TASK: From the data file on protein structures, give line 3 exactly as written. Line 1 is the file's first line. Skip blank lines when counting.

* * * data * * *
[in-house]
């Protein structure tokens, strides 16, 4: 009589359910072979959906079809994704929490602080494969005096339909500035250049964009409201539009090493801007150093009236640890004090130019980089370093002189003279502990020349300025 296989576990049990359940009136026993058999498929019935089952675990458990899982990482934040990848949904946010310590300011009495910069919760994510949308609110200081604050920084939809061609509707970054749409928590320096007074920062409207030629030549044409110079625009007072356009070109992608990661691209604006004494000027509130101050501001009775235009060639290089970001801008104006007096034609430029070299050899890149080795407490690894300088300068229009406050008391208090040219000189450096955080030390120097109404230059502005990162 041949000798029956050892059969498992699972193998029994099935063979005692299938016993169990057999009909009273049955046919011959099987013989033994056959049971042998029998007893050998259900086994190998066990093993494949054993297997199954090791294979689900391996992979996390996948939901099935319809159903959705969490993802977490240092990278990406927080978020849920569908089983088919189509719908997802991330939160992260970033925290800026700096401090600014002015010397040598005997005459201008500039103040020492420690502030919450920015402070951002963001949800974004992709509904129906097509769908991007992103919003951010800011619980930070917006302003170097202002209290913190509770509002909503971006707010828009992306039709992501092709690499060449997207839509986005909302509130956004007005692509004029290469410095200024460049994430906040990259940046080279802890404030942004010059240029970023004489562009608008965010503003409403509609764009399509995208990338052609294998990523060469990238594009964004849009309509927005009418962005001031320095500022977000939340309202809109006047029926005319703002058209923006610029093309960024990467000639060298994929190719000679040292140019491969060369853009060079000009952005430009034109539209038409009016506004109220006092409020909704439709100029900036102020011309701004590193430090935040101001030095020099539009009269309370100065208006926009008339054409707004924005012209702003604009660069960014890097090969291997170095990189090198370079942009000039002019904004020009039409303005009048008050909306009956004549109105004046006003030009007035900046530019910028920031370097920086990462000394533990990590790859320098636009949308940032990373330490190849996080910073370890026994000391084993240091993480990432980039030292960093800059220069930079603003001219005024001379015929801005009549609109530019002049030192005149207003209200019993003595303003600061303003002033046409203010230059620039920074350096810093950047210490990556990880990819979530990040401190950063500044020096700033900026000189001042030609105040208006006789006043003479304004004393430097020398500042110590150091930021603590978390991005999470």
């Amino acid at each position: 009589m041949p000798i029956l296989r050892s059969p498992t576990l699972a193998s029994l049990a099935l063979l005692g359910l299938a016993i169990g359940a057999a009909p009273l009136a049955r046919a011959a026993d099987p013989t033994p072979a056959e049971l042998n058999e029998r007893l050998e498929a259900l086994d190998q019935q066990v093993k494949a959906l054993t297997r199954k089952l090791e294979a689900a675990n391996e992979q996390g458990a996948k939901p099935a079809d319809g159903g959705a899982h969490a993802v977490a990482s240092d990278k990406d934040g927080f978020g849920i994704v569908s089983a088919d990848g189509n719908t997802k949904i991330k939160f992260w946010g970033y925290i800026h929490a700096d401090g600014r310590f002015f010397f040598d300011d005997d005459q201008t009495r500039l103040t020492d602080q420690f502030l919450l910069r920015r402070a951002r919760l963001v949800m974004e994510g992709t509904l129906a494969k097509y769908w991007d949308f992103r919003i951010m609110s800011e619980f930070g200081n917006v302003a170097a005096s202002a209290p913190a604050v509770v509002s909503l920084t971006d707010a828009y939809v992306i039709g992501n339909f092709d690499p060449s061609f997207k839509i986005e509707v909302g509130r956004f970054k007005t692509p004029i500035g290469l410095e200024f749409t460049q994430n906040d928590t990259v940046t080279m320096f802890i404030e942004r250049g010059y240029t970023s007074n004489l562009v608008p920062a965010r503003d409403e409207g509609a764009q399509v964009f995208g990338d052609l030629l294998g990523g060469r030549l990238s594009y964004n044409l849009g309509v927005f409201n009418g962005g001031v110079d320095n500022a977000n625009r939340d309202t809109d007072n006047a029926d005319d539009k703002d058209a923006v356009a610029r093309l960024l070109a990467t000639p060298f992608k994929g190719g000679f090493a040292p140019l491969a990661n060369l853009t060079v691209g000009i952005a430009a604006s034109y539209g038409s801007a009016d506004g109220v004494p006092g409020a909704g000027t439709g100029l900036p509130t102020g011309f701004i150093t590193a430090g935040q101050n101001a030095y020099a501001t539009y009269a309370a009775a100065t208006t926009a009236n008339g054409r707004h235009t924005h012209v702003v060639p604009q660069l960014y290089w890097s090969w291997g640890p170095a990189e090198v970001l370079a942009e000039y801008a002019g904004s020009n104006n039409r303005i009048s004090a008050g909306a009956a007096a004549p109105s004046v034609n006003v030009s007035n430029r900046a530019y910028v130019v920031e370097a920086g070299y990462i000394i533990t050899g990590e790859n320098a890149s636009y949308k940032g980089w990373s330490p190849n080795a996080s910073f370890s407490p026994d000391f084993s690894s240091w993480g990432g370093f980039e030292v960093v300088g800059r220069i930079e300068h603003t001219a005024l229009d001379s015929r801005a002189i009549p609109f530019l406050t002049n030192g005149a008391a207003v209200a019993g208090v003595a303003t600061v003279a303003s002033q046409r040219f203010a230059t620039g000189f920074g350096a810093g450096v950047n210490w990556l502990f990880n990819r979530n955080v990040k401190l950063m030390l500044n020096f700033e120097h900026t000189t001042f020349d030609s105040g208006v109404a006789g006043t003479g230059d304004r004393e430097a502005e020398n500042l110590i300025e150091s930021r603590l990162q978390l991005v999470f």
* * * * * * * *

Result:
């Amino acid at each position: 009589m041949p000798i029956l296989r050892s059969p498992t576990l699972a193998s029994l049990a099935l063979l005692g359910l299938a016993i169990g359940a057999a009909p009273l009136a049955r046919a011959a026993d099987p013989t033994p072979a056959e049971l042998n058999e029998r007893l050998e498929a259900l086994d190998q019935q066990v093993k494949a959906l054993t297997r199954k089952l090791e294979a689900a675990n391996e992979q996390g458990a996948k939901p099935a079809d319809g159903g959705a899982h969490a993802v977490a990482s240092d990278k990406d934040g927080f978020g849920i994704v569908s089983a088919d990848g189509n719908t997802k949904i991330k939160f992260w946010g970033y925290i800026h929490a700096d401090g600014r310590f002015f010397f040598d300011d005997d005459q201008t009495r500039l103040t020492d602080q420690f502030l919450l910069r920015r402070a951002r919760l963001v949800m974004e994510g992709t509904l129906a494969k097509y769908w991007d949308f992103r919003i951010m609110s800011e619980f930070g200081n917006v302003a170097a005096s202002a209290p913190a604050v509770v509002s909503l920084t971006d707010a828009y939809v992306i039709g992501n339909f092709d690499p060449s061609f997207k839509i986005e509707v909302g509130r956004f970054k007005t692509p004029i500035g290469l410095e200024f749409t460049q994430n906040d928590t990259v940046t080279m320096f802890i404030e942004r250049g010059y240029t970023s007074n004489l562009v608008p920062a965010r503003d409403e409207g509609a764009q399509v964009f995208g990338d052609l030629l294998g990523g060469r030549l990238s594009y964004n044409l849009g309509v927005f409201n009418g962005g001031v110079d320095n500022a977000n625009r939340d309202t809109d007072n006047a029926d005319d539009k703002d058209a923006v356009a610029r093309l960024l070109a990467t000639p060298f992608k994929g190719g000679f090493a040292p140019l491969a990661n060369l853009t060079v691209g000009i952005a430009a604006s034109y539209g038409s801007a009016d506004g109220v004494p006092g409020a909704g000027t439709g100029l900036p509130t102020g011309f701004i150093t590193a430090g935040q101050n101001a030095y020099a501001t539009y009269a309370a009775a100065t208006t926009a009236n008339g054409r707004h235009t924005h012209v702003v060639p604009q660069l960014y290089w890097s090969w291997g640890p170095a990189e090198v970001l370079a942009e000039y801008a002019g904004s020009n104006n039409r303005i009048s004090a008050g909306a009956a007096a004549p109105s004046v034609n006003v030009s007035n430029r900046a530019y910028v130019v920031e370097a920086g070299y990462i000394i533990t050899g990590e790859n320098a890149s636009y949308k940032g980089w990373s330490p190849n080795a996080s910073f370890s407490p026994d000391f084993s690894s240091w993480g990432g370093f980039e030292v960093v300088g800059r220069i930079e300068h603003t001219a005024l229009d001379s015929r801005a002189i009549p609109f530019l406050t002049n030192g005149a008391a207003v209200a019993g208090v003595a303003t600061v003279a303003s002033q046409r040219f203010a230059t620039g000189f920074g350096a810093g450096v950047n210490w990556l502990f990880n990819r979530n955080v990040k401190l950063m030390l500044n020096f700033e120097h900026t000189t001042f020349d030609s105040g208006v109404a006789g006043t003479g230059d304004r004393e430097a502005e020398n500042l110590i300025e150091s930021r603590l990162q978390l991005v999470f």